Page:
Duration:00:34:43

Uncovering history with Little Foot's skull

3/4/2021
One of our most complete ancient ancestor’s fossils has been transported to the UK from South Africa in order to be scanned at the Diamond Light Source. Roland Pease investigates what these scans could reveal about the human story. Professor Corinne Le Quéré explains how she managed to look past the 7% reduction in human emissions caused by the pandemic in 2020 to reveal the impact of the Paris Climate agreements, and explains what more needs to be done. Roland speaks with anthropologist Dr....

Duration:00:27:12

Waste not, want not

2/25/2021
Although vaccines will go a long way to reducing the number of cases of Covid, there’s still a need for other approaches. One of these could be an engineered biomolecule, designed by virologists Anne Moscona and Matteo Porotto, that blocks SARS-CoV-2 precisely at the moment it tries to enter cells in the nose and upper airways. Roland Pease talks to Anne Moscona about this “molecular mask”. We’re already beginning to see really encouraging analyses showing that Covid vaccines are performing...

Duration:00:31:09

Weird weather

2/18/2021
A paper in the BMJ shows that deaths from Covid 9 are being massively overlooked in Zambia. The new data come from post-mortem tests at the University Hospital mortuary in Lusaka, showing that at least 1 in 6 deaths there are due to the coronavirus; many of the victims had also been suffering from tuberculosis. Chris Gill of Boston University’s Department of Global Health, and Lawrence Mwananyanda, chief scientific officer of Right to Care, Zambia, discuss their findings with Roland Pease....

Duration:00:33:03

Perseverance approaches Mars

2/11/2021
On 18th February the Perseverance rover should land on Mars. Katie Stack-Morgan of NASA’s Jet Propulsion Lab tells Roland Pease about the technological advances that mean that the spacecraft should be able to land in Jezero Crater. Imperial College geologist Sanjeev Gupta discusses what this crater can reveal about the history of life on the red planet. After months of negotiations, and weeks of work on the ground, a team brought together by the World Health Organisation has just concluded...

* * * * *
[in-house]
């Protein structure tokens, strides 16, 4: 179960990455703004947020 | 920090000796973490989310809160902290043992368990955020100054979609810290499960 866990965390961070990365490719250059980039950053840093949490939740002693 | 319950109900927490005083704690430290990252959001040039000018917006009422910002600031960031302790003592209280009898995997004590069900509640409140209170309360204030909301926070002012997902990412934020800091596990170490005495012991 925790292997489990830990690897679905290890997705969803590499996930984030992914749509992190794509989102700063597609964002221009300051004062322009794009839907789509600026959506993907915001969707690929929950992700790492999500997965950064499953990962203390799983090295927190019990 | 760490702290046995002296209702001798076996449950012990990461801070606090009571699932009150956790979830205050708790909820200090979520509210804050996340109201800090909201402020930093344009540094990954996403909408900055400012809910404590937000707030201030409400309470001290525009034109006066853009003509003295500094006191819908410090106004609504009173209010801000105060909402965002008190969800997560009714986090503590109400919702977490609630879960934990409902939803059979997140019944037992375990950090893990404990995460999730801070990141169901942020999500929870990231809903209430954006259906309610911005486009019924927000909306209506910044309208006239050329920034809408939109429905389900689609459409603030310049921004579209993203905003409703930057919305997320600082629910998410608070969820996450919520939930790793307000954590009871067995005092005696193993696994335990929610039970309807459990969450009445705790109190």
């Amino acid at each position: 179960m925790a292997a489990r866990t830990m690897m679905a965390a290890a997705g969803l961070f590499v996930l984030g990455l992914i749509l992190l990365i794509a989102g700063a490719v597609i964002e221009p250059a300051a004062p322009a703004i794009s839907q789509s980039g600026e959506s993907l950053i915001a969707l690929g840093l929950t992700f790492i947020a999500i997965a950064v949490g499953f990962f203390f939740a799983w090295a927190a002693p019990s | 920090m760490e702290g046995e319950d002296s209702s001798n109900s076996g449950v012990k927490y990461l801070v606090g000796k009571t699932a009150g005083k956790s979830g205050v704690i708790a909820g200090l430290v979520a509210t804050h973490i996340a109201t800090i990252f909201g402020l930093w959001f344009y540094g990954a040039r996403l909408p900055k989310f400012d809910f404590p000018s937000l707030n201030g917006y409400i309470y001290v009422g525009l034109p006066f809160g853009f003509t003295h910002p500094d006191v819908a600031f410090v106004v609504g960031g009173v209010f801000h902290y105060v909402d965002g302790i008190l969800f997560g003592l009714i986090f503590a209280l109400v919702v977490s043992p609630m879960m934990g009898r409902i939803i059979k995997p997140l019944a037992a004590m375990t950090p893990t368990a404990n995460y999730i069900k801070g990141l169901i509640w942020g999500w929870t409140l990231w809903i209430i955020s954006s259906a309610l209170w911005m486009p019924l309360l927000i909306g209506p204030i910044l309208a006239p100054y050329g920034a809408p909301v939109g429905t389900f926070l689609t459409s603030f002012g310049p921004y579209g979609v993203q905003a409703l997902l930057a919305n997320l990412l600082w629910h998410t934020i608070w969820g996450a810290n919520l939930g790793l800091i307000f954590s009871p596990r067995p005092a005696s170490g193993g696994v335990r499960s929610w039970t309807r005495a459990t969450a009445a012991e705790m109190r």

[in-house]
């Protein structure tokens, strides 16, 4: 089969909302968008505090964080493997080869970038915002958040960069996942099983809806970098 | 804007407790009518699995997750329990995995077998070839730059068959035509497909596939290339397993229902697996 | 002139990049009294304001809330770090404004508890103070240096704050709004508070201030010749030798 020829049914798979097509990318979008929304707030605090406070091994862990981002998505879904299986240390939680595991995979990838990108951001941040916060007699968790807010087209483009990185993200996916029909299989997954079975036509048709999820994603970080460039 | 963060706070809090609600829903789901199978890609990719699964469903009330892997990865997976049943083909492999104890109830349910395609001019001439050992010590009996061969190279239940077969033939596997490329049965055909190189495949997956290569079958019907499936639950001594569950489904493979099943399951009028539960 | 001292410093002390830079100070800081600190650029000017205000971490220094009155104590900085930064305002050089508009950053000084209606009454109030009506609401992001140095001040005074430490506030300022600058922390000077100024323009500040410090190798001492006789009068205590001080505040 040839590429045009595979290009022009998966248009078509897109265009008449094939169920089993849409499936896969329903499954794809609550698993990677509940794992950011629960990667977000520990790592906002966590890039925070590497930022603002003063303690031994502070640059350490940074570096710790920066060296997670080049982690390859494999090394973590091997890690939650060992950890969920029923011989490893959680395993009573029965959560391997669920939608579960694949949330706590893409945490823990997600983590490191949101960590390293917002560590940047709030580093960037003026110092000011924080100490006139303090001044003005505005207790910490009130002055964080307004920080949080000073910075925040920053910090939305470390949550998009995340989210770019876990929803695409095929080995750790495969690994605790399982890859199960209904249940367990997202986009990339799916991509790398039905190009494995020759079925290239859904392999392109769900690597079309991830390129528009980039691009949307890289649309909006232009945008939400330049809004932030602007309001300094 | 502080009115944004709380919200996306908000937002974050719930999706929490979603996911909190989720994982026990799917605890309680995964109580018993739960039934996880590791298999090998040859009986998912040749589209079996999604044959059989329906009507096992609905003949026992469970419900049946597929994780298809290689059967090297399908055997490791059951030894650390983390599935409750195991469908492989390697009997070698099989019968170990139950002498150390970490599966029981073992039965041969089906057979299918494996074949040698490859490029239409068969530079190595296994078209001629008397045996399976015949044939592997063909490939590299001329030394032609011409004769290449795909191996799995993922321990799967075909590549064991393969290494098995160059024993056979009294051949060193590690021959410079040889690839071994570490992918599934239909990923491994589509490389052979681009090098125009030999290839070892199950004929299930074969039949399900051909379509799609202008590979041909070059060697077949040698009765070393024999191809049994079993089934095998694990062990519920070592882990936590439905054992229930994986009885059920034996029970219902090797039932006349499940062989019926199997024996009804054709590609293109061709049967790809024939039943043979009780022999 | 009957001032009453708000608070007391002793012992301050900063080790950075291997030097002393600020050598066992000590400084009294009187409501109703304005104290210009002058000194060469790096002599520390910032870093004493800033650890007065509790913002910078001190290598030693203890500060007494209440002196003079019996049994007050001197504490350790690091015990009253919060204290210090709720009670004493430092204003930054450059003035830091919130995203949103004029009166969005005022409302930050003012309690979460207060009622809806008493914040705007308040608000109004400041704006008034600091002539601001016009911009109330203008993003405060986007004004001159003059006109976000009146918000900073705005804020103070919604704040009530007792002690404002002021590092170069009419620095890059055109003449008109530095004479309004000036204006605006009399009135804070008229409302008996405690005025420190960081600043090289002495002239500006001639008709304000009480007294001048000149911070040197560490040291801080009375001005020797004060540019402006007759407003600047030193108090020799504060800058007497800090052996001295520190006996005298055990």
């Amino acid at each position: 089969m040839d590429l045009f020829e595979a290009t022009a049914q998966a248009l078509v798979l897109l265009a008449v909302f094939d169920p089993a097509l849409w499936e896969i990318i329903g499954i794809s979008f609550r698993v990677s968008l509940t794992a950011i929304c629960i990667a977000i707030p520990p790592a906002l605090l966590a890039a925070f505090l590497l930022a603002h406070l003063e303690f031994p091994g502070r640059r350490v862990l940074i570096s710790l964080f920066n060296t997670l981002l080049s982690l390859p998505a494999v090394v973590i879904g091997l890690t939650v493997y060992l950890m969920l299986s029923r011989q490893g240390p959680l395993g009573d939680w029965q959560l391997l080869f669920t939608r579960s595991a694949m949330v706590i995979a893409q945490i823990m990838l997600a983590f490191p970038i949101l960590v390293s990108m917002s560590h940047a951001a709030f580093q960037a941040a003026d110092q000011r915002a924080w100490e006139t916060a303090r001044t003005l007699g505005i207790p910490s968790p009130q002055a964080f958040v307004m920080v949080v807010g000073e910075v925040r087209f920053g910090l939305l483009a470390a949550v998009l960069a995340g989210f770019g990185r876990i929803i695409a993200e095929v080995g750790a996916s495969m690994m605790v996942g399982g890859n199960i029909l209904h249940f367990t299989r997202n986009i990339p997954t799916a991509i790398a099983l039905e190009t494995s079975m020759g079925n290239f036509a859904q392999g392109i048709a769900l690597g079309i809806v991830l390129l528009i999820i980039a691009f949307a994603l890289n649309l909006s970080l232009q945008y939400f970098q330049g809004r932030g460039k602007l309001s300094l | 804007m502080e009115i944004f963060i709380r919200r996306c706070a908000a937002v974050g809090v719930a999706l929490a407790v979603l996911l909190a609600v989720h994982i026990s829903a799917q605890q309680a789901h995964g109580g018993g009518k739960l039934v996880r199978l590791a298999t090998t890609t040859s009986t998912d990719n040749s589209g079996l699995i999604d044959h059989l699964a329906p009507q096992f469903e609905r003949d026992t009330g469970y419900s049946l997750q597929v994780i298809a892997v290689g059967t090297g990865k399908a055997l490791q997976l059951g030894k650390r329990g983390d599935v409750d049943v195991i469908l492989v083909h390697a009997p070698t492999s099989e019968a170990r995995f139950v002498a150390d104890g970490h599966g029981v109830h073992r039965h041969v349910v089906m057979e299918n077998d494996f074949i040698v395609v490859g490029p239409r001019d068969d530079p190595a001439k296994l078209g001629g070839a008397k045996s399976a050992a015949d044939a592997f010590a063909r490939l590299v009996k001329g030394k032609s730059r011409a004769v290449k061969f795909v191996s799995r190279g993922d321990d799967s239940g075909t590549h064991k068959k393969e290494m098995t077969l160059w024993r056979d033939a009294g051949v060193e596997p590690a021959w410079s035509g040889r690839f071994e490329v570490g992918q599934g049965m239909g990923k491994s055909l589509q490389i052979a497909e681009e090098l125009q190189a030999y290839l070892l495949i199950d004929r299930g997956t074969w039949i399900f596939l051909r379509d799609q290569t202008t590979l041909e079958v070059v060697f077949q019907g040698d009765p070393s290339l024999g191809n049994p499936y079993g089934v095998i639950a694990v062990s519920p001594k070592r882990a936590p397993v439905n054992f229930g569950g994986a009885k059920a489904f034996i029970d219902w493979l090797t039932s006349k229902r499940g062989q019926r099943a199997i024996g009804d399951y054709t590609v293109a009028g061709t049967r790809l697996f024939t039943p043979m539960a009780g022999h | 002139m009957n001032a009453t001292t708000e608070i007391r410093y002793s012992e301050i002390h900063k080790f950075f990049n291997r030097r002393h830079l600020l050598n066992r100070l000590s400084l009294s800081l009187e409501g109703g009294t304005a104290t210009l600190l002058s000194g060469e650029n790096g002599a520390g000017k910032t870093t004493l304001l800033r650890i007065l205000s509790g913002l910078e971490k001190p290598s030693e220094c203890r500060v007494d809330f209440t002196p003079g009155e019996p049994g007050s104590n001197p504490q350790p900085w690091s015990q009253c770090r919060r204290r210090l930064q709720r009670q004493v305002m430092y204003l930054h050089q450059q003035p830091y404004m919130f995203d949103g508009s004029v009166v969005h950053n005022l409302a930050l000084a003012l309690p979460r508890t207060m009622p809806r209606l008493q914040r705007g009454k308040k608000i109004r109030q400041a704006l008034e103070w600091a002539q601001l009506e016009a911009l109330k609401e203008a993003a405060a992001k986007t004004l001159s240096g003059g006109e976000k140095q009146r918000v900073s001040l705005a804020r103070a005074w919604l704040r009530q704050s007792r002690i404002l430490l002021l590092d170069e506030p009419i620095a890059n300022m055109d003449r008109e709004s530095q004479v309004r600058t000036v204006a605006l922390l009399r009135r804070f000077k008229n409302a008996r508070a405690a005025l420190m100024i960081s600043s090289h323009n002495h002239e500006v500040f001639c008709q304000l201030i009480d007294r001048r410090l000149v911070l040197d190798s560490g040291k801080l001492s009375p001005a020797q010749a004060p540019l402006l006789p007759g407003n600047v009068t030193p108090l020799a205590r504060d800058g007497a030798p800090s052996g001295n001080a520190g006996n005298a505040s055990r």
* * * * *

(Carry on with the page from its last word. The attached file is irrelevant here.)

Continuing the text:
Duration:00:33:30

Mixing Covid vaccines

2/4/2021
A new trial is about to start in the UK, seeing if different vaccines can be mixed and matched in a two-dose schedule, and whether the timing matters. Governments want to know the answer as vaccines are in short supply. Oxford University’s Matthew Snape takes Roland Pease through the thinking. Despite the numbers of vaccines being approved for use we still need treatments for Covid-19. A team at the University of North Carolina is upgrading the kind of manufactured antibodies that have been...

Duration:00:30:13

New Covid vaccine

1/28/2021
Researchers at Imperial College have been working on a strategy that can make RNA vaccines stretch further. Anna Blakely explains how the new approach works and why RNA vaccines are adaptable to a changing disease. In January 2019 a dam collapsed in Brazil, spilling 10 million cubic metres of red sludge down nearby rivers, claiming the lives of at least 259 people. An engineering report into the collapse looked at data from safety sensors around the site, and said they’d not revealed any...

Duration:00:33:44

Saving the Northern White Rhino

1/21/2021
Northern white rhinos are extinct in the wild and there are just two females in captivity in Kenya. Conservationists are working on an artificial breeding programme, using eggs from the females and sperm from a deceased male. Now five embryos have been created. Thomas Hildebrandt of the Leibniz Institute for Zoo and Wildlife Research in Berlin explained the research. President Biden’s first executive order was what’s being called the hundred-day mask mandate. The day before the inauguration...

Duration:00:27:51

Gravitational waves and black holes

1/14/2021
After collecting data for more than twelve years the North American Nanohertz Observatory for Gravitational Waves (NANOGrav) announced it may have detected new kinds of gravitational waves caused by colliding supermassive black holes. Professor Chiara Mingarelli of the University of Connecticut tells Roland Pease why this is such an exciting discovery. Supermassive black holes are at the heart of galaxies and they are the engines of quasars, the brightest light sources in the heavens that...

Duration:00:29:52

New variants of SARS-Cov2

1/7/2021
Mutant strains of SARS-Cov2 have been identified not only in the UK, where it was first identified, but also in at least 30 other countries. And to complicate matters, another alarming variant, with some similar mutations, has arisen in South Africa. Roland Pease talks to Ravi Gupta, a virologist at Cambridge University and Tulio de Oliveira of the University of KwaZulu Natal about these new strains. There’s only so much that can be learned about the virus by looking at the patients it...

Duration:00:27:21

Coping with Covid

12/31/2020
This has been an incredible year for scientific advance and collaboration, epitomised by the roll out of vaccines that didn’t exist a year ago, against a virus that no one had ever heard of . And yet at the same time its been a year of incredible frustration. We are stil largely using the same methods to counter the virus that were used in past pandemics, going back a hundred years. Here we look back at key the findings on who is most susceptible and why, and ask how to improve the...

Duration:00:27:49